Decedent’s family members reported the effects of Decedent’s post-accident injuries, stating that he had experienced “a complete personality change”; unable to control his anger, Decedent frequently fought with his wife about money and yelled at his daughters until his wife and daughters moved to Florida some time before his May 2012 evaluation. In August 2012, a neurosurgeon recommended surgery for the neck and upper back pain. Also that month, a vocational assessment revealed that, not only was Decedent unable to return to his occupation, but also that “his significant physical limitations, pain, depression and lack of high school diploma make him a poor prospect for successful return to work.” Decedent’s family was visiting in September 2012. On September 6, Decedent had a heated fight with his daughter. Police were called to the house, and before the family left to stay with a neighbor, Plaintiff requested that police stay with or take Decedent because she was worried about what he might do while upset. That night, Decedent committed suicide by ingesting alcohol, Flexeril (a muscle relaxant), and Tramadol (a pain medication). The medications taken were prescribed, but, according to Defendant’s expert, the alcohol likely exacerbated the depressive effects of the medicines; Decedent twice referred to himself in his suicide note as a “loser.”
As is well-settled, a judge makes preliminary determinations concerning the admissibility of evidence and qualifications of experts per Federal Rule of Evidence 104(a). In this gatekeeper role, a judge ensures that the jury will hear reliable, probative evidence, rather than unsupported assumptions, using the Daubert factors as a guide for evaluating proffered expert testimony. See Daubert v. Merrell Dow Pharmaceuticals, Inc., 509 U.S. 579, 593-94 (1993). These factors “focus on the expert’s principles and methodology, and not on the conclusions that they generate.” McDowell v. Brown, 392 F.3d 1283, 1298 (11th Cir. 2004). Importantly, though, this gatekeeper role should not supplant the role of the jury or the adversary system, as cross-examination, contrary evidence, and careful instruction are the appropriate means for combating shaky evidence. Daubert, 509 U.S. at 596.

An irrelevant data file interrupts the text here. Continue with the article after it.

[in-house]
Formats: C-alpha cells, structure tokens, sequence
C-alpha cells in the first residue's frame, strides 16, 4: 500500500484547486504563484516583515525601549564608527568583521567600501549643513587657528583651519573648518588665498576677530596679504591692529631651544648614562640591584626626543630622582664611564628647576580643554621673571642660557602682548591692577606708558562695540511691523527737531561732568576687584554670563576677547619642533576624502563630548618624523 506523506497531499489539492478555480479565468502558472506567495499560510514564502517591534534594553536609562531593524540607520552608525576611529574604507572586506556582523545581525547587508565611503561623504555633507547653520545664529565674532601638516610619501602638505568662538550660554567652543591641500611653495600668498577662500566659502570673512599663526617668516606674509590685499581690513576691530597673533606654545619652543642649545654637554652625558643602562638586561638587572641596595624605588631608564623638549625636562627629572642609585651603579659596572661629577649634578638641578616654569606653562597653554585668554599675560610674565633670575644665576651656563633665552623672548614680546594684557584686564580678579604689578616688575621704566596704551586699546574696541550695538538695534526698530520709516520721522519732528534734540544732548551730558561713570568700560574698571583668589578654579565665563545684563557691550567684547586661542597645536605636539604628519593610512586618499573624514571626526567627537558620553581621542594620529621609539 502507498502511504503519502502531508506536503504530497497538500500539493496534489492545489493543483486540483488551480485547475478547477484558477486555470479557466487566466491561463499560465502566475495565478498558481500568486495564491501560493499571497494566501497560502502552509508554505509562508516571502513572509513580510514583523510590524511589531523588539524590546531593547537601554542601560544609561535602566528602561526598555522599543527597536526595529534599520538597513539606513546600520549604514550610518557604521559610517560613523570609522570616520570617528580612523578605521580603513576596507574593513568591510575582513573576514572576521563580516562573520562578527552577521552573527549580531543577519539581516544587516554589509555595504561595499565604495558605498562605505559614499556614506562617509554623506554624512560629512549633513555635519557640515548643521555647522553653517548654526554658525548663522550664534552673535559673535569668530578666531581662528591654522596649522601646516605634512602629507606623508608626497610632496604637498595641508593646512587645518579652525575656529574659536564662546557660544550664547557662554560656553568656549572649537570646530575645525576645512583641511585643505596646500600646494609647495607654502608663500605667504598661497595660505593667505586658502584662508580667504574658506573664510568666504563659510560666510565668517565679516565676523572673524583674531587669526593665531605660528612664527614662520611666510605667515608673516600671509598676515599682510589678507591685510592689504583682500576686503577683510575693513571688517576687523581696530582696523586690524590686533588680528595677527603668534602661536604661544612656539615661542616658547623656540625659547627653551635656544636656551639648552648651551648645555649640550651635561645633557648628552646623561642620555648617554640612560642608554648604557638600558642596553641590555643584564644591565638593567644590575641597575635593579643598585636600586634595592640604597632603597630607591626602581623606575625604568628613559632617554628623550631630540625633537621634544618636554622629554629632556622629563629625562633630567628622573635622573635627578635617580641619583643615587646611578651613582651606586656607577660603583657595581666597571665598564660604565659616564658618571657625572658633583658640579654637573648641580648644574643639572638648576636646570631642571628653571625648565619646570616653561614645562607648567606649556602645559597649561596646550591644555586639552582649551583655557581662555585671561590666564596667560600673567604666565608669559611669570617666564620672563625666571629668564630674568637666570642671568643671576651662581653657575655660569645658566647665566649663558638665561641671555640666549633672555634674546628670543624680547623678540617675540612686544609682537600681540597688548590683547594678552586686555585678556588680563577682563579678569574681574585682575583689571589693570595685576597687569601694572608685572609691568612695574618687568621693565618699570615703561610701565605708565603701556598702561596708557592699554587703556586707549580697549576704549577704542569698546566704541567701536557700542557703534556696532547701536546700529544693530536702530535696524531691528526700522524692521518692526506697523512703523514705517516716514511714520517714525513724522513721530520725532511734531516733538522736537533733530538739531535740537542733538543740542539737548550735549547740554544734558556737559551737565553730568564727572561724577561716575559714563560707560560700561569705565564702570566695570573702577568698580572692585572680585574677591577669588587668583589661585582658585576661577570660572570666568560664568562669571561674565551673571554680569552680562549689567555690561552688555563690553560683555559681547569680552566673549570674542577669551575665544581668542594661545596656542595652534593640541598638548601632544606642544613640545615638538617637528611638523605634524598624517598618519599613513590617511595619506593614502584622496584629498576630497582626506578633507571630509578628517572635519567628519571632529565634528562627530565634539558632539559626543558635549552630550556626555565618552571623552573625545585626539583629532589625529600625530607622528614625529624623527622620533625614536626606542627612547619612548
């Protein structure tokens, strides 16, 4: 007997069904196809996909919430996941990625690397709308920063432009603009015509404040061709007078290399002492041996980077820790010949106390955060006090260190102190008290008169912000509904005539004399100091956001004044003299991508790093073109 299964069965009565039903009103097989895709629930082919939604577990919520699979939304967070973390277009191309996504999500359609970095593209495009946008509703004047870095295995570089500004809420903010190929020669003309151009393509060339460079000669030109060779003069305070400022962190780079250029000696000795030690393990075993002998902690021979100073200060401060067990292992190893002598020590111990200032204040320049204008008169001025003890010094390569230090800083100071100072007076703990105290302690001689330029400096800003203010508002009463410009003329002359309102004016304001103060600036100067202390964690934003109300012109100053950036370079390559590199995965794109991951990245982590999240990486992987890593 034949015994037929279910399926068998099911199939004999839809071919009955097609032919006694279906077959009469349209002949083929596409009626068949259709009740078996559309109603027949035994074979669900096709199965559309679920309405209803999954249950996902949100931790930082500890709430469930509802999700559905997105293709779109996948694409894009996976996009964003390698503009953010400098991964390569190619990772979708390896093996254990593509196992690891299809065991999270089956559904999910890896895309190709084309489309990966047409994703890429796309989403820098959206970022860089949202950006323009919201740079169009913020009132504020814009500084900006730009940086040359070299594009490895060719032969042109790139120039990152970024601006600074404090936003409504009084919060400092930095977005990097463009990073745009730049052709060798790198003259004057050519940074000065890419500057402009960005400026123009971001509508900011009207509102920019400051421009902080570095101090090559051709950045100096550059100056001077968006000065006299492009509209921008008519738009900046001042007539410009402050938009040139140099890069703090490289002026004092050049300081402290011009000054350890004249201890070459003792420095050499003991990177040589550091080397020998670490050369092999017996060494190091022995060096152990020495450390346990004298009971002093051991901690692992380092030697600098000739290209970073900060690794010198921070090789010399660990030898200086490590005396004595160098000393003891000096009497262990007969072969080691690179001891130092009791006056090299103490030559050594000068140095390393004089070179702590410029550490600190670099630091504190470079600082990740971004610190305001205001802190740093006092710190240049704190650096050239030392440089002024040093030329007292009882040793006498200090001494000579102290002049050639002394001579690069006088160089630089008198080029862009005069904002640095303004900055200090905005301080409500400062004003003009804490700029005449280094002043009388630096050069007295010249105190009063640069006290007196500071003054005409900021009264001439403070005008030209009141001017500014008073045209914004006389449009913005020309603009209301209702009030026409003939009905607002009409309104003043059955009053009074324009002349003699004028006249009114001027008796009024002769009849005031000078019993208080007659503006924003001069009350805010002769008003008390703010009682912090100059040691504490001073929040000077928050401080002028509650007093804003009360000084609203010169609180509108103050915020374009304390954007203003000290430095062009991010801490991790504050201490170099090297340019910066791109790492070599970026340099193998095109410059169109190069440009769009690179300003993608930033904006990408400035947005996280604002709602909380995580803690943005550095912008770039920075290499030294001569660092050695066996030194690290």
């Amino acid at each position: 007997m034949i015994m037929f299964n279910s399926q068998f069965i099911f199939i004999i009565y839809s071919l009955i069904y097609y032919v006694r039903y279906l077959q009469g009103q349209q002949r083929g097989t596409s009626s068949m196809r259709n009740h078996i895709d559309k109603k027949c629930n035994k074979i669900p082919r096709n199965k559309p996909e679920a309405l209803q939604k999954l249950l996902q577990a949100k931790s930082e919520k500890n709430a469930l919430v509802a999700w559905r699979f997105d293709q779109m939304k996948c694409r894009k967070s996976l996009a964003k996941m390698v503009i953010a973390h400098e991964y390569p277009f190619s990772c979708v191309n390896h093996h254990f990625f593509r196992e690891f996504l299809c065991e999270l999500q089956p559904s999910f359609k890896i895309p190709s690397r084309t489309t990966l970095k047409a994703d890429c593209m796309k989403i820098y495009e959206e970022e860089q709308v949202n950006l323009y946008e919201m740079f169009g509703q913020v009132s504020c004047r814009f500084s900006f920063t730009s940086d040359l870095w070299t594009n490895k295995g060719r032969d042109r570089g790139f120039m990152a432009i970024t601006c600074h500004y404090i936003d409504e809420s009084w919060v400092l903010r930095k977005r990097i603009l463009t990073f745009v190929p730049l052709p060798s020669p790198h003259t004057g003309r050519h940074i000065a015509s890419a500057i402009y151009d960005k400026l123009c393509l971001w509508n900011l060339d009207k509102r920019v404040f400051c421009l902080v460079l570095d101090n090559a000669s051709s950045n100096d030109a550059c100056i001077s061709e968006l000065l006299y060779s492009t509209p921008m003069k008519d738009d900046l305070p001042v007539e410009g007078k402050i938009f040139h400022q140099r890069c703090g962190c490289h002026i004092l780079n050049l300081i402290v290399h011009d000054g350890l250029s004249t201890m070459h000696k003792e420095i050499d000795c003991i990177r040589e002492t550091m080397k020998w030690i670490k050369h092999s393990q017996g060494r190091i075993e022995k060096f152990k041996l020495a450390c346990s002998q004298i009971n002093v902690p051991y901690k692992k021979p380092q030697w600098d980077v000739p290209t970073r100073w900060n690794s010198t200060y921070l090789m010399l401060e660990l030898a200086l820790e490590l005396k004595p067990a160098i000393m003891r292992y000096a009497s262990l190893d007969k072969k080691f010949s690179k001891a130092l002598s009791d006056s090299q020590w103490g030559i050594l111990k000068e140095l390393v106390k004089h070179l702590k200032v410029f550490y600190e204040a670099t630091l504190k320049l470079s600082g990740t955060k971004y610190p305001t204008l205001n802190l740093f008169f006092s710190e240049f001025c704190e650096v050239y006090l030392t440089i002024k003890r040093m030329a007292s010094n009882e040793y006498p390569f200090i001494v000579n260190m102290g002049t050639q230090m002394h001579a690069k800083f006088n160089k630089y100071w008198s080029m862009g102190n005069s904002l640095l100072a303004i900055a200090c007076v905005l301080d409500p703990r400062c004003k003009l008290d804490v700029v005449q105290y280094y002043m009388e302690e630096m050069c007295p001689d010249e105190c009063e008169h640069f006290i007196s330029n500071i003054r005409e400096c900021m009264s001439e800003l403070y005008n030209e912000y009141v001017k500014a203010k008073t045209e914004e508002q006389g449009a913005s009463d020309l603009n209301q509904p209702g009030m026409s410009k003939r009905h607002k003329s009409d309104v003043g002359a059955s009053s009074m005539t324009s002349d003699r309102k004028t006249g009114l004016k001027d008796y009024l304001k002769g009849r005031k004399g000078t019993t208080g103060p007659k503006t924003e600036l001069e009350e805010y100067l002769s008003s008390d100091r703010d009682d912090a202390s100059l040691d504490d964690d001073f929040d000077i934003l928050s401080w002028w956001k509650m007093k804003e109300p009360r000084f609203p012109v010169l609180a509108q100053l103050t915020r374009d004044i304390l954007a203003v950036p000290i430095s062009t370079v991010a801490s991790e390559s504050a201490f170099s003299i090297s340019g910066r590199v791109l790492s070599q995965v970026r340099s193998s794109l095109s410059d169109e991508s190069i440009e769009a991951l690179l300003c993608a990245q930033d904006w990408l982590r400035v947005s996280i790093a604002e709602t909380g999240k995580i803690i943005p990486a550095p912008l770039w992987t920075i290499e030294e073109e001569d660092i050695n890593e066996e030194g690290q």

In its Motion, Defendant request dismissal of the wrongful death claims because, as a matter of law, the motor vehicle accident of June 2010 was not the proximate cause of Decedent’s suicide in September 2012. In Maryland, a successful wrongful death action requires a plaintiff beneficiary to show by a preponderance of the evidence that the defendant’s conduct was negligent and such negligence proximately caused the death of the decedent. Parties agree that proof of causation standards for suicides as a basis for a wrongful death action are found in the case of first impression, Sindler v. Litman, 166 Md. App. 90 (2005), in which the victim of a car accident committed suicide allegedly due to her injuries. In that case, the Maryland Court of Special Appeals examined both existing approaches to when a wrongful death claim may arise from suicide. The minority approach declares suicide a common law crime and maintains that it is a per se bar to a wrongful death action; this approach was not favored because it was based on Virginia sustaining suicide as a common law crime, a stance abandoned long ago in Maryland. The Sindler court adopted the majority approach that suicide of one may not be grounds for damages based on the negligence of another, subject to this exception: the negligent actor is liable for the suicide when the negligent conduct causes the decedent’s insanity, delirium, or uncontrollable impulse to commit suicide. Restatement (Second) of Torts § 455. The court referred to the comments to § 455, stating that this exception neither applies to mere recurring acts of extreme melancholy, nor to a negligent incident simply starting in motion a chain of events that culminated in suicide. Whether a decedent was insane or delirious at the time of suicide—the suicide being the result of uncontrollable impulse or lack of realization—and whether the mental condition was caused by the defendant’s negligent conduct are questions for a jury that require expert testimony. Summary judgment on this issue is only appropriate when there is no evidence supporting a finding of liability for the suicide. In this case, evidence supporting such a finding was proffered by Plaintiff’s expert, a psychologist and certified rehabilitation counselor.